Don’t Talk AT Me

Boss threatens finger to businessman. Pop art retro vector illustration

 

How Passionate People Can Talk so others Want to Listen

 

Recently at two meetings I attended, I experienced individuals speaking being so passionate about their message of helping other women in business that they started to speak at us vs. to us. Initially, with both women, I was interested and then found myself shutting down as they shared some “absolutes” about how we as women need to be or should be if we wish to succeed. Their goal is very admirable, as with many leaders, however, their delivery is sadly missing the mark for their success!

Now, I don’t believe this is a women’s issue per se, as men can be equally as passionate and get caught up in their excitement of how they think things should be better as well.

How does this transfer this into the team environment?

Perhaps you are a new leader and have lots of great ideas, and in your excitement, you start to prophesize about your vision. In doing so, you can inadvertently offend people who believe that you are criticizing or even condemning their past work. Take a moment to think about where your team members are at prior to making a lot of recommendations before you get your feet wet in the team. Make sure that you ask for their ideas upfront and incorporate them. Remember that the “critical voice” in the team can be a great source of information and is often able to see the potential risks of a new idea. Then use their insights to problem solve how the particular risk could be mitigated. When solutions and visions are co-created with the team, the probability of success is enhanced.

Or you’ve been the leader for some time and you learn of a new product or service that you are really excited about. You walk into the meeting and share this idea – and perhaps – even instruct the team that we are going to go this way. Remember, none of us really love to be told what to do! If you want adoption of your idea, then introduce it and ask for team members to share their perspective with you. Think about how you can make this a more interactive conversation vs. talking at them. It may be helpful to have a brainstorming session on the potential benefits and pitfalls from the perspective of a team member, the team as a whole and the organization. Then look at all the data and proceed accordingly. Teams tend to adopt new ideas when they have input and influence on what and how they are carried out.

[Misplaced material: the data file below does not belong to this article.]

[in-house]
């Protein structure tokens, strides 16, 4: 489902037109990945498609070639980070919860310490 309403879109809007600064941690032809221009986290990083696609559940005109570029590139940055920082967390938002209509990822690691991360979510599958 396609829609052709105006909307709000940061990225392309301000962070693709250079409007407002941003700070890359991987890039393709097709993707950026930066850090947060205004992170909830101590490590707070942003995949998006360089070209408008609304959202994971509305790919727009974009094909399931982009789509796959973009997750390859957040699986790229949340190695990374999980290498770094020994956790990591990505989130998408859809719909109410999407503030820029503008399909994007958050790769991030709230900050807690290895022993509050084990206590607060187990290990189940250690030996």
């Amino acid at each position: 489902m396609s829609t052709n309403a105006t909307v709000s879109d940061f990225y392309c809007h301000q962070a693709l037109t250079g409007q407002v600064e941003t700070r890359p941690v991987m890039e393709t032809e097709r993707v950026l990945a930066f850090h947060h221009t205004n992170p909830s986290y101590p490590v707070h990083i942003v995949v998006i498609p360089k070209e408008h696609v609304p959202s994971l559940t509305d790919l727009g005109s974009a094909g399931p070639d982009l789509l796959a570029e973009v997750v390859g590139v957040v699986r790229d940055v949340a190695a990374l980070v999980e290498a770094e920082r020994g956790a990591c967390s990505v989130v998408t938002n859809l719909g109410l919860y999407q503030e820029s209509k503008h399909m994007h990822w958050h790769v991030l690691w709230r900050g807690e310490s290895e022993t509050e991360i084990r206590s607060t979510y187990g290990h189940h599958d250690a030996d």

Or you are sharing your personal passion. Be very careful not to use words like “should”, “must”, “have to”, and so on.  These words come across as absolutes and when team members don’t fit the absolute, they may shut down and stop listening too. We tend to become overwhelmed and at times experience an Amygdala Hijacking when being passionately spoken too.

Help enhance your level of success and give a generous thought to how you can make your message easier for your audience to hear. If you relate to this struggle, let’s chat about how Coaching can help you shift your energy and get even better results!

 

Leave a Reply

Your email address will not be published. Required fields are marked *

You may use these HTML tags and attributes: <a href="" title=""> <abbr title=""> <acronym title=""> <b> <blockquote cite=""> <cite> <code> <del datetime=""> <em> <i> <q cite=""> <strike> <strong>